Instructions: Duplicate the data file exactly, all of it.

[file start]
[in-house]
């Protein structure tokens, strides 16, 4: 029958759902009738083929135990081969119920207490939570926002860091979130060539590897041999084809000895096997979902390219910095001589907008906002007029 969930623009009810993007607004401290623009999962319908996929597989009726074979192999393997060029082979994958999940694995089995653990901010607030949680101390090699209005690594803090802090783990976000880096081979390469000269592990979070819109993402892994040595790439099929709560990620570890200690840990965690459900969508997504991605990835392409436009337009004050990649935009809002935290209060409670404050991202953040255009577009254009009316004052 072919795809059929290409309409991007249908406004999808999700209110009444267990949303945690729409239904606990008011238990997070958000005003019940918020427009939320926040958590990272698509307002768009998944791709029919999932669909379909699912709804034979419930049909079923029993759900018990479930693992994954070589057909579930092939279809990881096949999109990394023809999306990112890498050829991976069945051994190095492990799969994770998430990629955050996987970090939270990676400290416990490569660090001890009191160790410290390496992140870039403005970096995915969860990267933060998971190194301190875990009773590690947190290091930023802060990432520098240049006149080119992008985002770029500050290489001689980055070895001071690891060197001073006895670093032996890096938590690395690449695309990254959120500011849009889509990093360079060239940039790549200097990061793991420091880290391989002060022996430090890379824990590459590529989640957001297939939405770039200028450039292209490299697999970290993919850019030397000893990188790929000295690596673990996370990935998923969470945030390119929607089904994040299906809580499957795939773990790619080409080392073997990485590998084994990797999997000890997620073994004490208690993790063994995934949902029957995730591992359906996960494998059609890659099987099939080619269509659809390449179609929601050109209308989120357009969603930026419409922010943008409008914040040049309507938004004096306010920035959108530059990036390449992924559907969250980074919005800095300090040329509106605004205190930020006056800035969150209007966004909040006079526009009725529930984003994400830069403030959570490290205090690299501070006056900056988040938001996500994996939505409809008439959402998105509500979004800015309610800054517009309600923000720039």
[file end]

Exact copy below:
[in-house]
């Protein structure tokens, strides 16, 4: 029958759902009738083929135990081969119920207490939570926002860091979130060539590897041999084809000895096997979902390219910095001589907008906002007029 969930623009009810993007607004401290623009999962319908996929597989009726074979192999393997060029082979994958999940694995089995653990901010607030949680101390090699209005690594803090802090783990976000880096081979390469000269592990979070819109993402892994040595790439099929709560990620570890200690840990965690459900969508997504991605990835392409436009337009004050990649935009809002935290209060409670404050991202953040255009577009254009009316004052 072919795809059929290409309409991007249908406004999808999700209110009444267990949303945690729409239904606990008011238990997070958000005003019940918020427009939320926040958590990272698509307002768009998944791709029919999932669909379909699912709804034979419930049909079923029993759900018990479930693992994954070589057909579930092939279809990881096949999109990394023809999306990112890498050829991976069945051994190095492990799969994770998430990629955050996987970090939270990676400290416990490569660090001890009191160790410290390496992140870039403005970096995915969860990267933060998971190194301190875990009773590690947190290091930023802060990432520098240049006149080119992008985002770029500050290489001689980055070895001071690891060197001073006895670093032996890096938590690395690449695309990254959120500011849009889509990093360079060239940039790549200097990061793991420091880290391989002060022996430090890379824990590459590529989640957001297939939405770039200028450039292209490299697999970290993919850019030397000893990188790929000295690596673990996370990935998923969470945030390119929607089904994040299906809580499957795939773990790619080409080392073997990485590998084994990797999997000890997620073994004490208690993790063994995934949902029957995730591992359906996960494998059609890659099987099939080619269509659809390449179609929601050109209308989120357009969603930026419409922010943008409008914040040049309507938004004096306010920035959108530059990036390449992924559907969250980074919005800095300090040329509106605004205190930020006056800035969150209007966004909040006079526009009725529930984003994400830069403030959570490290205090690299501070006056900056988040938001996500994996939505409809008439959402998105509500979004800015309610800054517009309600923000720039």